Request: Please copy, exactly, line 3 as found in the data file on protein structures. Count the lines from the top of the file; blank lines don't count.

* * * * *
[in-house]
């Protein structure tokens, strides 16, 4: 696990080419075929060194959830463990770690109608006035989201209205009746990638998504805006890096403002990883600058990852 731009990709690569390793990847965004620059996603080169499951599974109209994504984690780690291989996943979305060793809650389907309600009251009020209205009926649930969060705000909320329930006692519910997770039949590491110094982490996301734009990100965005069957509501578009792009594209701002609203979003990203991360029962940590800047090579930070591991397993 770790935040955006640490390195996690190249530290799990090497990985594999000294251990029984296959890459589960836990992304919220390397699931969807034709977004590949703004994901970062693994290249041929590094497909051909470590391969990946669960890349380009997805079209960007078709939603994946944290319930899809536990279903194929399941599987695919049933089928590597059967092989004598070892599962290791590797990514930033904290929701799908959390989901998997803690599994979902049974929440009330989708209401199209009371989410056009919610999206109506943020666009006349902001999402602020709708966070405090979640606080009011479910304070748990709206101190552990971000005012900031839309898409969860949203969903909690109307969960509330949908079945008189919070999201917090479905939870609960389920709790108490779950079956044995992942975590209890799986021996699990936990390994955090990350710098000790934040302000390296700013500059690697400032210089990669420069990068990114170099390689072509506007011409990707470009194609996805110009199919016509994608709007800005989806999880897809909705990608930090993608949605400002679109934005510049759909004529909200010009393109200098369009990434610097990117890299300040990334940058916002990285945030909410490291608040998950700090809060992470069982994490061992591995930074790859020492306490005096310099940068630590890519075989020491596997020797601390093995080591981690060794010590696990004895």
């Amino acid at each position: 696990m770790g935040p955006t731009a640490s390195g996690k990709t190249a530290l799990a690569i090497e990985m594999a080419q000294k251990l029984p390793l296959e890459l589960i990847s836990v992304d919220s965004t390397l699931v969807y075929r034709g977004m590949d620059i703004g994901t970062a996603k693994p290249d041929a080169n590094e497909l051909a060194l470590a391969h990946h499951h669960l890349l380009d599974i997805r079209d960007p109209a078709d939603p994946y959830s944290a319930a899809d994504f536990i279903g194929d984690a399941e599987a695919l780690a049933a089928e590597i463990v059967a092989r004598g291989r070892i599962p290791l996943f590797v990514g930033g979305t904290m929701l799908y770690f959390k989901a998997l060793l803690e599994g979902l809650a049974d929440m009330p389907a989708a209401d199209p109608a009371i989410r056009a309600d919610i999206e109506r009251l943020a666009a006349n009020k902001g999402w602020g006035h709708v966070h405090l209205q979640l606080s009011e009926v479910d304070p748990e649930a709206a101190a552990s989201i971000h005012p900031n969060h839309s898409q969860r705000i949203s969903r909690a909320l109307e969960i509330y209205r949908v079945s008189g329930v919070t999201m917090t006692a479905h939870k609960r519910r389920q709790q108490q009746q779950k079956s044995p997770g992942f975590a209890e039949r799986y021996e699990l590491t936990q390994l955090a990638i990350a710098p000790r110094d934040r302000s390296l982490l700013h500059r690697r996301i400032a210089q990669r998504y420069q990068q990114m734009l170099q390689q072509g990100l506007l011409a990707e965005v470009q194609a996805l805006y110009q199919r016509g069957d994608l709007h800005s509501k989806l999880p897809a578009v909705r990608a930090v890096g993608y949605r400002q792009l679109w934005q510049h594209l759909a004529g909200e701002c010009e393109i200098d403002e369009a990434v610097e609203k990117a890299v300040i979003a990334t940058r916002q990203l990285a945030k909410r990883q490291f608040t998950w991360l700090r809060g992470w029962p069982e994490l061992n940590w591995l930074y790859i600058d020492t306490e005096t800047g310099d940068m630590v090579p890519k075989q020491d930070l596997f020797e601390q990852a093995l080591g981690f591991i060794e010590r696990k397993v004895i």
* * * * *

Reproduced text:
């Amino acid at each position: 696990m770790g935040p955006t731009a640490s390195g996690k990709t190249a530290l799990a690569i090497e990985m594999a080419q000294k251990l029984p390793l296959e890459l589960i990847s836990v992304d919220s965004t390397l699931v969807y075929r034709g977004m590949d620059i703004g994901t970062a996603k693994p290249d041929a080169n590094e497909l051909a060194l470590a391969h990946h499951h669960l890349l380009d599974i997805r079209d960007p109209a078709d939603p994946y959830s944290a319930a899809d994504f536990i279903g194929d984690a399941e599987a695919l780690a049933a089928e590597i463990v059967a092989r004598g291989r070892i599962p290791l996943f590797v990514g930033g979305t904290m929701l799908y770690f959390k989901a998997l060793l803690e599994g979902l809650a049974d929440m009330p389907a989708a209401d199209p109608a009371i989410r056009a309600d919610i999206e109506r009251l943020a666009a006349n009020k902001g999402w602020g006035h709708v966070h405090l209205q979640l606080s009011e009926v479910d304070p748990e649930a709206a101190a552990s989201i971000h005012p900031n969060h839309s898409q969860r705000i949203s969903r909690a909320l109307e969960i509330y209205r949908v079945s008189g329930v919070t999201m917090t006692a479905h939870k609960r519910r389920q709790q108490q009746q779950k079956s044995p997770g992942f975590a209890e039949r799986y021996e699990l590491t936990q390994l955090a990638i990350a710098p000790r110094d934040r302000s390296l982490l700013h500059r690697r996301i400032a210089q990669r998504y420069q990068q990114m734009l170099q390689q072509g990100l506007l011409a990707e965005v470009q194609a996805l805006y110009q199919r016509g069957d994608l709007h800005s509501k989806l999880p897809a578009v909705r990608a930090v890096g993608y949605r400002q792009l679109w934005q510049h594209l759909a004529g909200e701002c010009e393109i200098d403002e369009a990434v610097e609203k990117a890299v300040i979003a990334t940058r916002q990203l990285a945030k909410r990883q490291f608040t998950w991360l700090r809060g992470w029962p069982e994490l061992n940590w591995l930074y790859i600058d020492t306490e005096t800047g310099d940068m630590v090579p890519k075989q020491d930070l596997f020797e601390q990852a093995l080591g981690f591991i060794e010590r696990k397993v004895i």